Reminder: The Federal Bureau of Investigation Will Never Show Up and Demand Money
A man impersonating an officer robbed a Seattle money wiring business
A recent robbery in Seattle is prompting the Federal Bureau of Investigation (FBI) to remind consumers that Bureau agents will never simply come to their doors and demand money.
A man wearing a suit and carrying a badge entered the office of money wiring service Red Sea Finance on January 25 and robbed it, leaving with nearly $130,000.
The man flashed his badge and said "FBI," so a store employee let him in, reports KOMONews. After he walked in, the impersonator said that he was investigating a "bad transaction" and would need to see all the store's daily transactions. He then brought out a piece of paper that said "Search Warrant," according to police.
The situation degenerated quickly: the man pulled out a handgun and ordered the employee to empty the safe. Police say that the robber left the service with $128,259.10 in cash, as well as the computer on which surveillance video images are stored.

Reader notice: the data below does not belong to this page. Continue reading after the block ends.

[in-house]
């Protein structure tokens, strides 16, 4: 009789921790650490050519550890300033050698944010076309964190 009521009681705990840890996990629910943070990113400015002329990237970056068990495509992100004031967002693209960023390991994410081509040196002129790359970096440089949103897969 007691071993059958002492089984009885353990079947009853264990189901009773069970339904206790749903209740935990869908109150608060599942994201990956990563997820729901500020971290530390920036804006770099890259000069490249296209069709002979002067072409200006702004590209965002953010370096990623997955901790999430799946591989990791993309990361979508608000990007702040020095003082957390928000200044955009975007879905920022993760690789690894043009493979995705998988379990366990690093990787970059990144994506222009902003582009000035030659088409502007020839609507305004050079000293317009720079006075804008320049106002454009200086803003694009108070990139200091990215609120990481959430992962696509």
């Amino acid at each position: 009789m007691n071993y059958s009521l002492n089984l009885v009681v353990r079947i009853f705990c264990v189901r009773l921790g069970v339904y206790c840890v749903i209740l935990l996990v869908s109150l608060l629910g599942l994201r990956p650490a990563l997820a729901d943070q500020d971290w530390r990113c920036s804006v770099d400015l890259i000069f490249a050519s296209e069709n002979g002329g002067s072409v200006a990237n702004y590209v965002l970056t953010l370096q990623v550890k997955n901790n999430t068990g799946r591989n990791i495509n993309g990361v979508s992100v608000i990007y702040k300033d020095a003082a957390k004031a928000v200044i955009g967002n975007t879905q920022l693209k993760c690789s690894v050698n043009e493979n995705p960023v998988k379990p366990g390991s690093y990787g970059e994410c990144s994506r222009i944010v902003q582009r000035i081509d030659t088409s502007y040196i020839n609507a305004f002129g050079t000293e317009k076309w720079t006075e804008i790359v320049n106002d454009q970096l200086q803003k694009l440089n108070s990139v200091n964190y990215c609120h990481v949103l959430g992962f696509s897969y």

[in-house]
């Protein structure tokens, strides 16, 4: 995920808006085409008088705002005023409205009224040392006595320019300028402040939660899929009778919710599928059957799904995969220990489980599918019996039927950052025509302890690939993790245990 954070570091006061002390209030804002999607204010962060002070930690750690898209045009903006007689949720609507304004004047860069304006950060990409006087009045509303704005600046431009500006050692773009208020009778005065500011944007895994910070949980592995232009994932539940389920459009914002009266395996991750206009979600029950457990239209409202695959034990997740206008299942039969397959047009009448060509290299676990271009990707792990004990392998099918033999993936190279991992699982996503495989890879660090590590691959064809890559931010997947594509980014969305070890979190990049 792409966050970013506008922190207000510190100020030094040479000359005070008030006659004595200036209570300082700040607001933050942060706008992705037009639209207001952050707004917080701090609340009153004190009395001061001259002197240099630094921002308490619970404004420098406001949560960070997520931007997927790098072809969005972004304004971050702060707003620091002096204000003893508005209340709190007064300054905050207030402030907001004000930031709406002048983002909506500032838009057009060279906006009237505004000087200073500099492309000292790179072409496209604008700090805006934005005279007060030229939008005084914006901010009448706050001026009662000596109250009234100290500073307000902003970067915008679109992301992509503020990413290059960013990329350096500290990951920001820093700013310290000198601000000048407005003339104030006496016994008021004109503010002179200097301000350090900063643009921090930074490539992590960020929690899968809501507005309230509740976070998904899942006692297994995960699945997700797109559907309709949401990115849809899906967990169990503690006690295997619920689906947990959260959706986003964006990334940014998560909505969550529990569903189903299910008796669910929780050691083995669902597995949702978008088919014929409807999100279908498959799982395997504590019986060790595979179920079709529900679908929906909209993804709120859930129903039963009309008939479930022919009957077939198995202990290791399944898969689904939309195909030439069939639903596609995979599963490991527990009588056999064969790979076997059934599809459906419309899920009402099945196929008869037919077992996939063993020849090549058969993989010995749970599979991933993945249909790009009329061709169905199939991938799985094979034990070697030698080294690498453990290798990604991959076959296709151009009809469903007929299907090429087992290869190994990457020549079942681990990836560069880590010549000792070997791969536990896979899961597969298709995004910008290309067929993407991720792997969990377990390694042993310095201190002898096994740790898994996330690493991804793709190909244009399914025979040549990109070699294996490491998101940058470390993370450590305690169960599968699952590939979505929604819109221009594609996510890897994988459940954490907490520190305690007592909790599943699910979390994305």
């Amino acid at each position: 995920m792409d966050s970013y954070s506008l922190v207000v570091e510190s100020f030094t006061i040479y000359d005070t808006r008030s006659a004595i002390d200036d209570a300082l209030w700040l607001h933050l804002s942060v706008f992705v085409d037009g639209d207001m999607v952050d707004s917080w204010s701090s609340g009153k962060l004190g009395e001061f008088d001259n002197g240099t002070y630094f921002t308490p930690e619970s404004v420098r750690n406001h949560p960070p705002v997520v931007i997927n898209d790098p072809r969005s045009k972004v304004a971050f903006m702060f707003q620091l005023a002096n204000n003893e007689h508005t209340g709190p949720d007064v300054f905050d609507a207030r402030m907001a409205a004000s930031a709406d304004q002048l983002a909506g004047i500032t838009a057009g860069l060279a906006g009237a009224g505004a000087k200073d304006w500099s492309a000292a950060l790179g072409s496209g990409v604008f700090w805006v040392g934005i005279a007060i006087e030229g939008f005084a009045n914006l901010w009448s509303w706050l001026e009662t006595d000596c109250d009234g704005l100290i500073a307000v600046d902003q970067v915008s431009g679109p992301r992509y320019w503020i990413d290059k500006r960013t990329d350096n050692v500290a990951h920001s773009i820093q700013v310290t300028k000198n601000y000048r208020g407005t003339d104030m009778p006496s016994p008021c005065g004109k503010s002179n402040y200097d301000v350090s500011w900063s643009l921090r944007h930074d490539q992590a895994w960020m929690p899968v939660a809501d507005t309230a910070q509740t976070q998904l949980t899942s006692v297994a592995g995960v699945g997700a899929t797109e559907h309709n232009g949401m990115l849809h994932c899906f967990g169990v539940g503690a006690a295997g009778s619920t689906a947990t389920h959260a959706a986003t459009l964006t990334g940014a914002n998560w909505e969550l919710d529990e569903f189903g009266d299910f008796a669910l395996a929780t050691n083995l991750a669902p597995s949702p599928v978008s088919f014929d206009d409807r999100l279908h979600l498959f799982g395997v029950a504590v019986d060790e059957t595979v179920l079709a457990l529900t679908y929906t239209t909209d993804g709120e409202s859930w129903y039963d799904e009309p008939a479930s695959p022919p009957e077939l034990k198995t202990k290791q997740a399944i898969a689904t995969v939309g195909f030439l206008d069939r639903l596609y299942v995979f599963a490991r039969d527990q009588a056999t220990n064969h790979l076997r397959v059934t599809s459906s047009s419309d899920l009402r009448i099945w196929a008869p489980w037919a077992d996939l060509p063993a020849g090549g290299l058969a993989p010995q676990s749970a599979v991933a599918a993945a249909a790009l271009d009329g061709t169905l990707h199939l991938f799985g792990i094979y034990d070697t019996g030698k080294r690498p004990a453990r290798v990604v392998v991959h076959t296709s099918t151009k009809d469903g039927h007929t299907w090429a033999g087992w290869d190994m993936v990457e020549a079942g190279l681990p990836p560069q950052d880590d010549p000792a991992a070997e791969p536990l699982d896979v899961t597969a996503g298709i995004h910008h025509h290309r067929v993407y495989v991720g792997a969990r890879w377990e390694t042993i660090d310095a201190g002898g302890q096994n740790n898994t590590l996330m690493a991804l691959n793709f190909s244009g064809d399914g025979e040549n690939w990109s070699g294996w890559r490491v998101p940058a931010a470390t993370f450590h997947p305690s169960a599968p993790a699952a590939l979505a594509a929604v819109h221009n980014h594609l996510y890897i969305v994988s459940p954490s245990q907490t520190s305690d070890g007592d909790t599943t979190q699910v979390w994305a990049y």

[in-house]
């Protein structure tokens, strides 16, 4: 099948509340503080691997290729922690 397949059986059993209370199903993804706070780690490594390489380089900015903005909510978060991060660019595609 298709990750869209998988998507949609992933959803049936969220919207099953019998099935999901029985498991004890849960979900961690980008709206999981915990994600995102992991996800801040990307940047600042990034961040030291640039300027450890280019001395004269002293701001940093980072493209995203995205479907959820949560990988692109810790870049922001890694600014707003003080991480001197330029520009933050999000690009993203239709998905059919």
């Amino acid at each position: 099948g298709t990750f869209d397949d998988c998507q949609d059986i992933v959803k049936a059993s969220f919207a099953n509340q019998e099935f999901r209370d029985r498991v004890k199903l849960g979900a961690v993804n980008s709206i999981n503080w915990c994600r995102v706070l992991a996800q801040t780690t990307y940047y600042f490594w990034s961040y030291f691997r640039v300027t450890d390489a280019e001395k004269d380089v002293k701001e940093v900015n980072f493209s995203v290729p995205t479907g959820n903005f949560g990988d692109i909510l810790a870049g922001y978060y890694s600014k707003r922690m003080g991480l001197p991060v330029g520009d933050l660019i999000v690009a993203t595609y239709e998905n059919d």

The FBI and Seattle police are conducting a joint investigation of the incident.
Ayn Dietrich-Williams, spokeswoman for FBI Seattle, said that the Bureau is very concerned that someone is impersonating an agent.
"The FBI is concerned because of the element of possible impersonation of an FBI agent, it's a federal crime to impersonate a federal officer," she said. "The FBI will absolutely never demand money from somebody."
One of the store employee's friends showed up while the robbery was in progress. His friend told him to come back in 10 minutes, said the police report. The friend stayed outside and told police that he saw the robbery suspect leave, heading east.
Although police have been searching, they have so far been unable to find the alleged robber.
Another store employee told the police that a stranger knocked on the service's door on January 24 around the same time and asked if they cashed checks. The police report stated that the employee did not open the security door to the stranger.